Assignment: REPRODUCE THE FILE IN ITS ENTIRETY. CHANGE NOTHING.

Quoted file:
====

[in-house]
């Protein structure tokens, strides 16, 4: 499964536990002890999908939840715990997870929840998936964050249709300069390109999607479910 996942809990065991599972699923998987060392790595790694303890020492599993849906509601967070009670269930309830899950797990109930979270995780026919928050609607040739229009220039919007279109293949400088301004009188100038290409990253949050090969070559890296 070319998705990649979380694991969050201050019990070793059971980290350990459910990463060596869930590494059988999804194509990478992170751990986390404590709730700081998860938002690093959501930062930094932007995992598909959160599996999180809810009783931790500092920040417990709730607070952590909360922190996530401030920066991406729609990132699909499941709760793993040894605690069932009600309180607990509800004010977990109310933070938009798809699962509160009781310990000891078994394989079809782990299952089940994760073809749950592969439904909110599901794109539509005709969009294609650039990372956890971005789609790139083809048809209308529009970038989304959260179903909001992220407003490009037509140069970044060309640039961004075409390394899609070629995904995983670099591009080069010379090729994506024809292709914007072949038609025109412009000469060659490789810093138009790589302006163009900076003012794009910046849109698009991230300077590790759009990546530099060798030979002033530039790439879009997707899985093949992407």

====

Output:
[in-house]
């Protein structure tokens, strides 16, 4: 499964536990002890999908939840715990997870929840998936964050249709300069390109999607479910 996942809990065991599972699923998987060392790595790694303890020492599993849906509601967070009670269930309830899950797990109930979270995780026919928050609607040739229009220039919007279109293949400088301004009188100038290409990253949050090969070559890296 070319998705990649979380694991969050201050019990070793059971980290350990459910990463060596869930590494059988999804194509990478992170751990986390404590709730700081998860938002690093959501930062930094932007995992598909959160599996999180809810009783931790500092920040417990709730607070952590909360922190996530401030920066991406729609990132699909499941709760793993040894605690069932009600309180607990509800004010977990109310933070938009798809699962509160009781310990000891078994394989079809782990299952089940994760073809749950592969439904909110599901794109539509005709969009294609650039990372956890971005789609790139083809048809209308529009970038989304959260179903909001992220407003490009037509140069970044060309640039961004075409390394899609070629995904995983670099591009080069010379090729994506024809292709914007072949038609025109412009000469060659490789810093138009790589302006163009900076003012794009910046849109698009991230300077590790759009990546530099060798030979002033530039790439879009997707899985093949992407």